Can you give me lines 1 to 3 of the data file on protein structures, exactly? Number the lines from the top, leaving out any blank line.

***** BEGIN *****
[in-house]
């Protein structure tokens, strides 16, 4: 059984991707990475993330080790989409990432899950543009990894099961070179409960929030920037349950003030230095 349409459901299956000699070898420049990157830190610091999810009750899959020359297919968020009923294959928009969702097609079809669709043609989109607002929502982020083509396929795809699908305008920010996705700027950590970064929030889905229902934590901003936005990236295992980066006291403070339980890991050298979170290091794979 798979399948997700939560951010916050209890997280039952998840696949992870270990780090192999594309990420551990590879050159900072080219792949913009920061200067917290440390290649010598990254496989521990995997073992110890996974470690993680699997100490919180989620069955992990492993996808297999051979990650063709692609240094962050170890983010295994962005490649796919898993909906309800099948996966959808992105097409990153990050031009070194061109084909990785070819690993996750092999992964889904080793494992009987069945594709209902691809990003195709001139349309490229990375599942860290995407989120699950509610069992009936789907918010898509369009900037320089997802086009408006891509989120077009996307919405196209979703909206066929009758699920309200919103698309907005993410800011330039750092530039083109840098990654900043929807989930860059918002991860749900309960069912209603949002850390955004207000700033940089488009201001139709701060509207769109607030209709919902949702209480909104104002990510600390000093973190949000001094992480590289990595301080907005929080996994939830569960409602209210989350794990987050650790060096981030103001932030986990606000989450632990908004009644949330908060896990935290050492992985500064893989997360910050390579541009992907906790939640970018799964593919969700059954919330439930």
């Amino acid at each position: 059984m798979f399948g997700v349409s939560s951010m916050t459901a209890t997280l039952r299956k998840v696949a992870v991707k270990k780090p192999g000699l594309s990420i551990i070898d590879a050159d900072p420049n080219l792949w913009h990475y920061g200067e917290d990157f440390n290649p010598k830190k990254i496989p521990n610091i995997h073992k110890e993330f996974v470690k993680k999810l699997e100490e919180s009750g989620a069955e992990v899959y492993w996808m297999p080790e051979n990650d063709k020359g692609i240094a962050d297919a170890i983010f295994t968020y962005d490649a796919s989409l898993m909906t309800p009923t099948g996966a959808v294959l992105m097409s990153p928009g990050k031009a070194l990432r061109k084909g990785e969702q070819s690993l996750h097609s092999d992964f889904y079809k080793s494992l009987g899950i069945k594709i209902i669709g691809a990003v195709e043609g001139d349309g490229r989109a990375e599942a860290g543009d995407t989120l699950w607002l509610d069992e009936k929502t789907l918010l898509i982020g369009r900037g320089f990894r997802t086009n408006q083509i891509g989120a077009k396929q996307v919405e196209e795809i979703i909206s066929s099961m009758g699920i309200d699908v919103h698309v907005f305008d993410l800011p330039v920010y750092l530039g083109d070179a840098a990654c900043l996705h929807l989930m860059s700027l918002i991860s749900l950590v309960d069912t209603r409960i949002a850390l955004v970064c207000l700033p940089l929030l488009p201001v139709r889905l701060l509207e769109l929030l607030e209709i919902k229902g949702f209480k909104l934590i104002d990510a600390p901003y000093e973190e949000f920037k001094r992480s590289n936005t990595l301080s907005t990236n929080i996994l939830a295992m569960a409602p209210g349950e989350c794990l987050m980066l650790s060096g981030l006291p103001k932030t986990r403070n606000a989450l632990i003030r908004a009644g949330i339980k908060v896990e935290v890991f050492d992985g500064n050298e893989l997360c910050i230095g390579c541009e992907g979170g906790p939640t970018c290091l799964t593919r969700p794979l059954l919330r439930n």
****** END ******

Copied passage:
[in-house]
């Protein structure tokens, strides 16, 4: 059984991707990475993330080790989409990432899950543009990894099961070179409960929030920037349950003030230095 349409459901299956000699070898420049990157830190610091999810009750899959020359297919968020009923294959928009969702097609079809669709043609989109607002929502982020083509396929795809699908305008920010996705700027950590970064929030889905229902934590901003936005990236295992980066006291403070339980890991050298979170290091794979 798979399948997700939560951010916050209890997280039952998840696949992870270990780090192999594309990420551990590879050159900072080219792949913009920061200067917290440390290649010598990254496989521990995997073992110890996974470690993680699997100490919180989620069955992990492993996808297999051979990650063709692609240094962050170890983010295994962005490649796919898993909906309800099948996966959808992105097409990153990050031009070194061109084909990785070819690993996750092999992964889904080793494992009987069945594709209902691809990003195709001139349309490229990375599942860290995407989120699950509610069992009936789907918010898509369009900037320089997802086009408006891509989120077009996307919405196209979703909206066929009758699920309200919103698309907005993410800011330039750092530039083109840098990654900043929807989930860059918002991860749900309960069912209603949002850390955004207000700033940089488009201001139709701060509207769109607030209709919902949702209480909104104002990510600390000093973190949000001094992480590289990595301080907005929080996994939830569960409602209210989350794990987050650790060096981030103001932030986990606000989450632990908004009644949330908060896990935290050492992985500064893989997360910050390579541009992907906790939640970018799964593919969700059954919330439930």
């Amino acid at each position: 059984m798979f399948g997700v349409s939560s951010m916050t459901a209890t997280l039952r299956k998840v696949a992870v991707k270990k780090p192999g000699l594309s990420i551990i070898d590879a050159d900072p420049n080219l792949w913009h990475y920061g200067e917290d990157f440390n290649p010598k830190k990254i496989p521990n610091i995997h073992k110890e993330f996974v470690k993680k999810l699997e100490e919180s009750g989620a069955e992990v899959y492993w996808m297999p080790e051979n990650d063709k020359g692609i240094a962050d297919a170890i983010f295994t968020y962005d490649a796919s989409l898993m909906t309800p009923t099948g996966a959808v294959l992105m097409s990153p928009g990050k031009a070194l990432r061109k084909g990785e969702q070819s690993l996750h097609s092999d992964f889904y079809k080793s494992l009987g899950i069945k594709i209902i669709g691809a990003v195709e043609g001139d349309g490229r989109a990375e599942a860290g543009d995407t989120l699950w607002l509610d069992e009936k929502t789907l918010l898509i982020g369009r900037g320089f990894r997802t086009n408006q083509i891509g989120a077009k396929q996307v919405e196209e795809i979703i909206s066929s099961m009758g699920i309200d699908v919103h698309v907005f305008d993410l800011p330039v920010y750092l530039g083109d070179a840098a990654c900043l996705h929807l989930m860059s700027l918002i991860s749900l950590v309960d069912t209603r409960i949002a850390l955004v970064c207000l700033p940089l929030l488009p201001v139709r889905l701060l509207e769109l929030l607030e209709i919902k229902g949702f209480k909104l934590i104002d990510a600390p901003y000093e973190e949000f920037k001094r992480s590289n936005t990595l301080s907005t990236n929080i996994l939830a295992m569960a409602p209210g349950e989350c794990l987050m980066l650790s060096g981030l006291p103001k932030t986990r403070n606000a989450l632990i003030r908004a009644g949330i339980k908060v896990e935290v890991f050492d992985g500064n050298e893989l997360c910050i230095g390579c541009e992907g979170g906790p939640t970018c290091l799964t593919r969700p794979l059954l919330r439930n």